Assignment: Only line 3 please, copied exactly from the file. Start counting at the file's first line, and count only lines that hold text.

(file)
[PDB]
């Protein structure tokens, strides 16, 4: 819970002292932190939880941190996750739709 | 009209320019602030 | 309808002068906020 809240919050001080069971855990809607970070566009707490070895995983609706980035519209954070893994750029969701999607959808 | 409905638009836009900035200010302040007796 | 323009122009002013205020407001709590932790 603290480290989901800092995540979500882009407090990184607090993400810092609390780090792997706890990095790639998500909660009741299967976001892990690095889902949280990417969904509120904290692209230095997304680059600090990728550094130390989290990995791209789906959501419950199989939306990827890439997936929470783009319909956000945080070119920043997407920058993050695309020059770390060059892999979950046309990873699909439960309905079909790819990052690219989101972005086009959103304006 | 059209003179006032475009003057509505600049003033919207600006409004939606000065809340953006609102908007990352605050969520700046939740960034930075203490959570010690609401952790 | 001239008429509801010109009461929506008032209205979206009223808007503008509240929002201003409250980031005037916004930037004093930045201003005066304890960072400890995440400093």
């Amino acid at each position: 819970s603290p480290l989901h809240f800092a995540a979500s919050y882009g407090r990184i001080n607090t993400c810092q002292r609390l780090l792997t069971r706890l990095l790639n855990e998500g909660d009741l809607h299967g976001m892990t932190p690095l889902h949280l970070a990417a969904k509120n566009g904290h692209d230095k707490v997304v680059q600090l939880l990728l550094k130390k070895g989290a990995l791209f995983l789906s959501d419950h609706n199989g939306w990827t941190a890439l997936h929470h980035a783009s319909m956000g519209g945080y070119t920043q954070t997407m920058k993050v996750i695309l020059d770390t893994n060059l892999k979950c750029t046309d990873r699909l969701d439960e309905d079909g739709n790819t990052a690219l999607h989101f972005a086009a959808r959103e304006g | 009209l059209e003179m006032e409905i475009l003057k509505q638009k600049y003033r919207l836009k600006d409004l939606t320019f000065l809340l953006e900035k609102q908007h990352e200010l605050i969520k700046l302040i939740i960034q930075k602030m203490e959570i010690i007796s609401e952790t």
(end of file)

């Amino acid at each position: 819970s603290p480290l989901h809240f800092a995540a979500s919050y882009g407090r990184i001080n607090t993400c810092q002292r609390l780090l792997t069971r706890l990095l790639n855990e998500g909660d009741l809607h299967g976001m892990t932190p690095l889902h949280l970070a990417a969904k509120n566009g904290h692209d230095k707490v997304v680059q600090l939880l990728l550094k130390k070895g989290a990995l791209f995983l789906s959501d419950h609706n199989g939306w990827t941190a890439l997936h929470h980035a783009s319909m956000g519209g945080y070119t920043q954070t997407m920058k993050v996750i695309l020059d770390t893994n060059l892999k979950c750029t046309d990873r699909l969701d439960e309905d079909g739709n790819t990052a690219l999607h989101f972005a086009a959808r959103e304006g | 009209l059209e003179m006032e409905i475009l003057k509505q638009k600049y003033r919207l836009k600006d409004l939606t320019f000065l809340l953006e900035k609102q908007h990352e200010l605050i969520k700046l302040i939740i960034q930075k602030m203490e959570i010690i007796s609401e952790t």